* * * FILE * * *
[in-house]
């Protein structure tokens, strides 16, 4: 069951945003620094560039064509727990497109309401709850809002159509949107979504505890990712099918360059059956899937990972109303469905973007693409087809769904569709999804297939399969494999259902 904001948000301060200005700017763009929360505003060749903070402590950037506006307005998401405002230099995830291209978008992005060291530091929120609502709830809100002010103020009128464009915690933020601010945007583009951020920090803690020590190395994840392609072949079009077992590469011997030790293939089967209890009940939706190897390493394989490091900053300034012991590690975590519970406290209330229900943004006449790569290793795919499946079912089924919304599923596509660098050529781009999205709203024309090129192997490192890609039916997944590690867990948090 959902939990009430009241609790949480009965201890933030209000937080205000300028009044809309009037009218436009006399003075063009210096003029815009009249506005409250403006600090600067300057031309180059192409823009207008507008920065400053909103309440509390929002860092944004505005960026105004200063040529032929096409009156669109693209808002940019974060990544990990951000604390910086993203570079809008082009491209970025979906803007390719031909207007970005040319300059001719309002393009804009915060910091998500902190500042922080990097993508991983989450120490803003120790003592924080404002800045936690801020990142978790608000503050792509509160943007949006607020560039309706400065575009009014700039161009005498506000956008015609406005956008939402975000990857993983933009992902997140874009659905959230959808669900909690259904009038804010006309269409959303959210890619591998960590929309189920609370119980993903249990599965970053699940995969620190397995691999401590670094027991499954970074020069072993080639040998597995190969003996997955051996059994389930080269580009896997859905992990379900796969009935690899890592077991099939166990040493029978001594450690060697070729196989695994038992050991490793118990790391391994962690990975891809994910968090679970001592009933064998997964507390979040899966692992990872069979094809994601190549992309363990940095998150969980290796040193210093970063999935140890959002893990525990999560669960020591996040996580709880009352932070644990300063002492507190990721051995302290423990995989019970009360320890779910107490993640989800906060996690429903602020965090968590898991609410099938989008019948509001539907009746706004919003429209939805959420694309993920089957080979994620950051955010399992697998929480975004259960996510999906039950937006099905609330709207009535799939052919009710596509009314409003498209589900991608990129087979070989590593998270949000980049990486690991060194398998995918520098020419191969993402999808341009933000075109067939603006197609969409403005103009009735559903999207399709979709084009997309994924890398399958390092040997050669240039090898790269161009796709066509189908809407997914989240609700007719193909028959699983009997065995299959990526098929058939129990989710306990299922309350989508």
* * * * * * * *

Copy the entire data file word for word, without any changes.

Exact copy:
[in-house]
């Protein structure tokens, strides 16, 4: 069951945003620094560039064509727990497109309401709850809002159509949107979504505890990712099918360059059956899937990972109303469905973007693409087809769904569709999804297939399969494999259902 904001948000301060200005700017763009929360505003060749903070402590950037506006307005998401405002230099995830291209978008992005060291530091929120609502709830809100002010103020009128464009915690933020601010945007583009951020920090803690020590190395994840392609072949079009077992590469011997030790293939089967209890009940939706190897390493394989490091900053300034012991590690975590519970406290209330229900943004006449790569290793795919499946079912089924919304599923596509660098050529781009999205709203024309090129192997490192890609039916997944590690867990948090 959902939990009430009241609790949480009965201890933030209000937080205000300028009044809309009037009218436009006399003075063009210096003029815009009249506005409250403006600090600067300057031309180059192409823009207008507008920065400053909103309440509390929002860092944004505005960026105004200063040529032929096409009156669109693209808002940019974060990544990990951000604390910086993203570079809008082009491209970025979906803007390719031909207007970005040319300059001719309002393009804009915060910091998500902190500042922080990097993508991983989450120490803003120790003592924080404002800045936690801020990142978790608000503050792509509160943007949006607020560039309706400065575009009014700039161009005498506000956008015609406005956008939402975000990857993983933009992902997140874009659905959230959808669900909690259904009038804010006309269409959303959210890619591998960590929309189920609370119980993903249990599965970053699940995969620190397995691999401590670094027991499954970074020069072993080639040998597995190969003996997955051996059994389930080269580009896997859905992990379900796969009935690899890592077991099939166990040493029978001594450690060697070729196989695994038992050991490793118990790391391994962690990975891809994910968090679970001592009933064998997964507390979040899966692992990872069979094809994601190549992309363990940095998150969980290796040193210093970063999935140890959002893990525990999560669960020591996040996580709880009352932070644990300063002492507190990721051995302290423990995989019970009360320890779910107490993640989800906060996690429903602020965090968590898991609410099938989008019948509001539907009746706004919003429209939805959420694309993920089957080979994620950051955010399992697998929480975004259960996510999906039950937006099905609330709207009535799939052919009710596509009314409003498209589900991608990129087979070989590593998270949000980049990486690991060194398998995918520098020419191969993402999808341009933000075109067939603006197609969409403005103009009735559903999207399709979709084009997309994924890398399958390092040997050669240039090898790269161009796709066509189908809407997914989240609700007719193909028959699983009997065995299959990526098929058939129990989710306990299922309350989508």